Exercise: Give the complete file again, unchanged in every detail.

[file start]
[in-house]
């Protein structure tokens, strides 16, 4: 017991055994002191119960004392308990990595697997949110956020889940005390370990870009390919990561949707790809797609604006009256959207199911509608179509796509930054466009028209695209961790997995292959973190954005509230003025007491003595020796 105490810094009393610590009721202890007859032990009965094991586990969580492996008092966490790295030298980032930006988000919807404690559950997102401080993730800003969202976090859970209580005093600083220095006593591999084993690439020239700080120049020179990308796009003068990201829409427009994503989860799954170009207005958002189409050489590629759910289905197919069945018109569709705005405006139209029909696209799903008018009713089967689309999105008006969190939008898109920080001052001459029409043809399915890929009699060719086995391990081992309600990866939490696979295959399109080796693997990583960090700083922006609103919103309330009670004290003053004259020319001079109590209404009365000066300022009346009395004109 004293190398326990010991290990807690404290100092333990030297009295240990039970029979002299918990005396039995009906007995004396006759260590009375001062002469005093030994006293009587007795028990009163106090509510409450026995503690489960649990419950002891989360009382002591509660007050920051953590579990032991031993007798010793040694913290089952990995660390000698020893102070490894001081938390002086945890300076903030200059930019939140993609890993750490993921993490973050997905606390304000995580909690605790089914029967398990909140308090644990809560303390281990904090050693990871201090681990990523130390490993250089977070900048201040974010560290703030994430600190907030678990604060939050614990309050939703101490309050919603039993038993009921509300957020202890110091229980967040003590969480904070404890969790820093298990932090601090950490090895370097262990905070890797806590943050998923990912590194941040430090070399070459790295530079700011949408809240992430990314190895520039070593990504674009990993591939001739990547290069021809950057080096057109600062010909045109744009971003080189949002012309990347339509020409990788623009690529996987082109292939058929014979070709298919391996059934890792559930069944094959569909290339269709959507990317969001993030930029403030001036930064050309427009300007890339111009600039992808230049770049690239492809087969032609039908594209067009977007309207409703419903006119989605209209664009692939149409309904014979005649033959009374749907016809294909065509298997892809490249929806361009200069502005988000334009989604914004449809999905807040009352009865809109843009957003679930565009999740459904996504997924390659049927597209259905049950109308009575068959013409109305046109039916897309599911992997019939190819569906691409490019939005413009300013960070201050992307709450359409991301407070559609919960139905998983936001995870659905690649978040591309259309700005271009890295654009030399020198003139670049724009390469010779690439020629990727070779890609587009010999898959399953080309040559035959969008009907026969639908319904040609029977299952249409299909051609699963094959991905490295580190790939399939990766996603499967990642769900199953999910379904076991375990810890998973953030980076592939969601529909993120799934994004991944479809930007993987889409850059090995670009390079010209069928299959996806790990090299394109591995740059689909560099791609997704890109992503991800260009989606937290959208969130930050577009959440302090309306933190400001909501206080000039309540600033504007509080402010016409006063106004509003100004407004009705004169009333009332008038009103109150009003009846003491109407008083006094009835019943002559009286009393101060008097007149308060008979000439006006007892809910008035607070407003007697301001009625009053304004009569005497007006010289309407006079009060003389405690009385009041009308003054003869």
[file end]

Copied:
[in-house]
């Protein structure tokens, strides 16, 4: 017991055994002191119960004392308990990595697997949110956020889940005390370990870009390919990561949707790809797609604006009256959207199911509608179509796509930054466009028209695209961790997995292959973190954005509230003025007491003595020796 105490810094009393610590009721202890007859032990009965094991586990969580492996008092966490790295030298980032930006988000919807404690559950997102401080993730800003969202976090859970209580005093600083220095006593591999084993690439020239700080120049020179990308796009003068990201829409427009994503989860799954170009207005958002189409050489590629759910289905197919069945018109569709705005405006139209029909696209799903008018009713089967689309999105008006969190939008898109920080001052001459029409043809399915890929009699060719086995391990081992309600990866939490696979295959399109080796693997990583960090700083922006609103919103309330009670004290003053004259020319001079109590209404009365000066300022009346009395004109 004293190398326990010991290990807690404290100092333990030297009295240990039970029979002299918990005396039995009906007995004396006759260590009375001062002469005093030994006293009587007795028990009163106090509510409450026995503690489960649990419950002891989360009382002591509660007050920051953590579990032991031993007798010793040694913290089952990995660390000698020893102070490894001081938390002086945890300076903030200059930019939140993609890993750490993921993490973050997905606390304000995580909690605790089914029967398990909140308090644990809560303390281990904090050693990871201090681990990523130390490993250089977070900048201040974010560290703030994430600190907030678990604060939050614990309050939703101490309050919603039993038993009921509300957020202890110091229980967040003590969480904070404890969790820093298990932090601090950490090895370097262990905070890797806590943050998923990912590194941040430090070399070459790295530079700011949408809240992430990314190895520039070593990504674009990993591939001739990547290069021809950057080096057109600062010909045109744009971003080189949002012309990347339509020409990788623009690529996987082109292939058929014979070709298919391996059934890792559930069944094959569909290339269709959507990317969001993030930029403030001036930064050309427009300007890339111009600039992808230049770049690239492809087969032609039908594209067009977007309207409703419903006119989605209209664009692939149409309904014979005649033959009374749907016809294909065509298997892809490249929806361009200069502005988000334009989604914004449809999905807040009352009865809109843009957003679930565009999740459904996504997924390659049927597209259905049950109308009575068959013409109305046109039916897309599911992997019939190819569906691409490019939005413009300013960070201050992307709450359409991301407070559609919960139905998983936001995870659905690649978040591309259309700005271009890295654009030399020198003139670049724009390469010779690439020629990727070779890609587009010999898959399953080309040559035959969008009907026969639908319904040609029977299952249409299909051609699963094959991905490295580190790939399939990766996603499967990642769900199953999910379904076991375990810890998973953030980076592939969601529909993120799934994004991944479809930007993987889409850059090995670009390079010209069928299959996806790990090299394109591995740059689909560099791609997704890109992503991800260009989606937290959208969130930050577009959440302090309306933190400001909501206080000039309540600033504007509080402010016409006063106004509003100004407004009705004169009333009332008038009103109150009003009846003491109407008083006094009835019943002559009286009393101060008097007149308060008979000439006006007892809910008035607070407003007697301001009625009053304004009569005497007006010289309407006079009060003389405690009385009041009308003054003869």